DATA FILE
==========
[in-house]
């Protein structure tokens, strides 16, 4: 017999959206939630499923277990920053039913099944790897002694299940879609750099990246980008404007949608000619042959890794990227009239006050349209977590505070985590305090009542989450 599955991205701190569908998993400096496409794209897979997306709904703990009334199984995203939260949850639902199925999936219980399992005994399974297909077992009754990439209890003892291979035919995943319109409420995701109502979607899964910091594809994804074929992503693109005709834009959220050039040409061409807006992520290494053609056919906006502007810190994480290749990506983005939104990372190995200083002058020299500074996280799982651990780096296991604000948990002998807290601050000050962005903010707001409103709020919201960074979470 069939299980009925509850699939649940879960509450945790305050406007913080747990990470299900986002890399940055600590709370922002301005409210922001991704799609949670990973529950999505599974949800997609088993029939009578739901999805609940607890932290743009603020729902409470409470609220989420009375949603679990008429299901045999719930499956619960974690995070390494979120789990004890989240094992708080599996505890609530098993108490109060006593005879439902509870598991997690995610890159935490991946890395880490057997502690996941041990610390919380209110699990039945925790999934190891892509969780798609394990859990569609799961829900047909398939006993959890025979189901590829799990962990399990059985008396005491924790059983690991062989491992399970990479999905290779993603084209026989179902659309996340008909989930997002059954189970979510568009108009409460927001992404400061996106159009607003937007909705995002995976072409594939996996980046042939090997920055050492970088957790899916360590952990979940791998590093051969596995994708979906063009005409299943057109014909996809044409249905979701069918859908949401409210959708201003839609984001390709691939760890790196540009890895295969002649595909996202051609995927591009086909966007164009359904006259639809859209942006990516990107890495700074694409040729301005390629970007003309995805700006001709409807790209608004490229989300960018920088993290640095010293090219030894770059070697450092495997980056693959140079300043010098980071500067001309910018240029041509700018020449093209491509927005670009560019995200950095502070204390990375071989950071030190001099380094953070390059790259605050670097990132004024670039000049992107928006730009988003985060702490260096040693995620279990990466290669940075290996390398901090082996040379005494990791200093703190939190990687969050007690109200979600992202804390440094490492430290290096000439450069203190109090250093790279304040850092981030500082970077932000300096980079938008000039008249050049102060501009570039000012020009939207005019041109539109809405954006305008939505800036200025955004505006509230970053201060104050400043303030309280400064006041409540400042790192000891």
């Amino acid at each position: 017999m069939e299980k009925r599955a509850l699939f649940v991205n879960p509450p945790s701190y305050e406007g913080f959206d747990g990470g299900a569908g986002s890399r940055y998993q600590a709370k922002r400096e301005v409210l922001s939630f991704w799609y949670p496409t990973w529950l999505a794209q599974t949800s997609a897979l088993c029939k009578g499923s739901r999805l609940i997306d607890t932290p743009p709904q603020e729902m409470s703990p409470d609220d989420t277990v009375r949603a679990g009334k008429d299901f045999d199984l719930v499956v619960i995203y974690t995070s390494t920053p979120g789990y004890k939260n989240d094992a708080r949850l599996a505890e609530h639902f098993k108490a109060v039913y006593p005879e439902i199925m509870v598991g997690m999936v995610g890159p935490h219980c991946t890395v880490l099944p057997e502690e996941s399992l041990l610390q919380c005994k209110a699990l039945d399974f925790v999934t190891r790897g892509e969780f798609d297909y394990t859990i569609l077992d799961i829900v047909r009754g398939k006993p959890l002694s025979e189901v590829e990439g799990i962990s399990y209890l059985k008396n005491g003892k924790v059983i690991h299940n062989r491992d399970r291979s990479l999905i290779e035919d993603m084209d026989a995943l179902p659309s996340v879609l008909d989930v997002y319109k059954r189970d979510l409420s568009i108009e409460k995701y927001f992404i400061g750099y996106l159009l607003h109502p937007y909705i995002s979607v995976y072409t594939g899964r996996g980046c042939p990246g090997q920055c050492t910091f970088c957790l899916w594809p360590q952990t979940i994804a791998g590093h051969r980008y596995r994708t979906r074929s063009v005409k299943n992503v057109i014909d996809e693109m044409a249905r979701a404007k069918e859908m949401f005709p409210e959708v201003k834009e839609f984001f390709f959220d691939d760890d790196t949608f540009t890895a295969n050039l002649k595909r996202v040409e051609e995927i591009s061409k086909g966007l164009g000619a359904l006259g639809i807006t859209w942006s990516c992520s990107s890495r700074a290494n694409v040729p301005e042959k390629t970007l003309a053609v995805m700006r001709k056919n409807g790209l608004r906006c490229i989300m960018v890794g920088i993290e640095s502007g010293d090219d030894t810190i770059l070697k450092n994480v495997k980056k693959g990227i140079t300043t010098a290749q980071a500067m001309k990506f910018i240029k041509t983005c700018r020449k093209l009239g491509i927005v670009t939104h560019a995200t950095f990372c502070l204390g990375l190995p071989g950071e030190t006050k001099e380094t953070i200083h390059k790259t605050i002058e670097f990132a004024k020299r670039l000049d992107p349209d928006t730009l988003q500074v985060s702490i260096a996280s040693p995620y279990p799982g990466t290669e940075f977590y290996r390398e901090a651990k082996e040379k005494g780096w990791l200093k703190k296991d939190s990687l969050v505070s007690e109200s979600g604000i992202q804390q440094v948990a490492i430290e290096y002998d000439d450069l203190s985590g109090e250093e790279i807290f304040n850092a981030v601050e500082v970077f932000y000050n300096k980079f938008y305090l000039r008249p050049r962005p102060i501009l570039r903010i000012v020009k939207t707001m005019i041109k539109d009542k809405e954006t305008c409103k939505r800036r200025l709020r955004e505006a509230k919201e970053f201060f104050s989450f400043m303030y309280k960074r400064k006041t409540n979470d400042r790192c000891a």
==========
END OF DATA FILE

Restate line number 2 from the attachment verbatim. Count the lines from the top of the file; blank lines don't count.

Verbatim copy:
């Protein structure tokens, strides 16, 4: 017999959206939630499923277990920053039913099944790897002694299940879609750099990246980008404007949608000619042959890794990227009239006050349209977590505070985590305090009542989450 599955991205701190569908998993400096496409794209897979997306709904703990009334199984995203939260949850639902199925999936219980399992005994399974297909077992009754990439209890003892291979035919995943319109409420995701109502979607899964910091594809994804074929992503693109005709834009959220050039040409061409807006992520290494053609056919906006502007810190994480290749990506983005939104990372190995200083002058020299500074996280799982651990780096296991604000948990002998807290601050000050962005903010707001409103709020919201960074979470 069939299980009925509850699939649940879960509450945790305050406007913080747990990470299900986002890399940055600590709370922002301005409210922001991704799609949670990973529950999505599974949800997609088993029939009578739901999805609940607890932290743009603020729902409470409470609220989420009375949603679990008429299901045999719930499956619960974690995070390494979120789990004890989240094992708080599996505890609530098993108490109060006593005879439902509870598991997690995610890159935490991946890395880490057997502690996941041990610390919380209110699990039945925790999934190891892509969780798609394990859990569609799961829900047909398939006993959890025979189901590829799990962990399990059985008396005491924790059983690991062989491992399970990479999905290779993603084209026989179902659309996340008909989930997002059954189970979510568009108009409460927001992404400061996106159009607003937007909705995002995976072409594939996996980046042939090997920055050492970088957790899916360590952990979940791998590093051969596995994708979906063009005409299943057109014909996809044409249905979701069918859908949401409210959708201003839609984001390709691939760890790196540009890895295969002649595909996202051609995927591009086909966007164009359904006259639809859209942006990516990107890495700074694409040729301005390629970007003309995805700006001709409807790209608004490229989300960018920088993290640095010293090219030894770059070697450092495997980056693959140079300043010098980071500067001309910018240029041509700018020449093209491509927005670009560019995200950095502070204390990375071989950071030190001099380094953070390059790259605050670097990132004024670039000049992107928006730009988003985060702490260096040693995620279990990466290669940075290996390398901090082996040379005494990791200093703190939190990687969050007690109200979600992202804390440094490492430290290096000439450069203190109090250093790279304040850092981030500082970077932000300096980079938008000039008249050049102060501009570039000012020009939207005019041109539109809405954006305008939505800036200025955004505006509230970053201060104050400043303030309280400064006041409540400042790192000891």